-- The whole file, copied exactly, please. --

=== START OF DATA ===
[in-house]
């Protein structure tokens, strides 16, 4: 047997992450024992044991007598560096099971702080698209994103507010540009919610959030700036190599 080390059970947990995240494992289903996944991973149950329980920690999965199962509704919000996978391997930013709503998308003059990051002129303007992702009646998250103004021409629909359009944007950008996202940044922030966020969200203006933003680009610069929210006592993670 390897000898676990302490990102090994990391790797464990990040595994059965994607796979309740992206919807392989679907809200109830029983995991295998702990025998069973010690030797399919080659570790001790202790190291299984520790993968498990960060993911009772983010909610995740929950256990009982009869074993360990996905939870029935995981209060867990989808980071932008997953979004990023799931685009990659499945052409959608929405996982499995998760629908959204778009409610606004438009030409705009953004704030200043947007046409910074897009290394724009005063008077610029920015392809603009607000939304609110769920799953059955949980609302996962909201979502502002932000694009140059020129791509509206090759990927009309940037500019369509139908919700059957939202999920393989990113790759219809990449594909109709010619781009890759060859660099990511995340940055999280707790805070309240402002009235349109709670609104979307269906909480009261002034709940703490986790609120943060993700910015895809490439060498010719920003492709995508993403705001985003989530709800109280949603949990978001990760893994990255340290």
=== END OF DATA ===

[in-house]
């Protein structure tokens, strides 16, 4: 047997992450024992044991007598560096099971702080698209994103507010540009919610959030700036190599 080390059970947990995240494992289903996944991973149950329980920690999965199962509704919000996978391997930013709503998308003059990051002129303007992702009646998250103004021409629909359009944007950008996202940044922030966020969200203006933003680009610069929210006592993670 390897000898676990302490990102090994990391790797464990990040595994059965994607796979309740992206919807392989679907809200109830029983995991295998702990025998069973010690030797399919080659570790001790202790190291299984520790993968498990960060993911009772983010909610995740929950256990009982009869074993360990996905939870029935995981209060867990989808980071932008997953979004990023799931685009990659499945052409959608929405996982499995998760629908959204778009409610606004438009030409705009953004704030200043947007046409910074897009290394724009005063008077610029920015392809603009607000939304609110769920799953059955949980609302996962909201979502502002932000694009140059020129791509509206090759990927009309940037500019369509139908919700059957939202999920393989990113790759219809990449594909109709010619781009890759060859660099990511995340940055999280707790805070309240402002009235349109709670609104979307269906909480009261002034709940703490986790609120943060993700910015895809490439060498010719920003492709995508993403705001985003989530709800109280949603949990978001990760893994990255340290």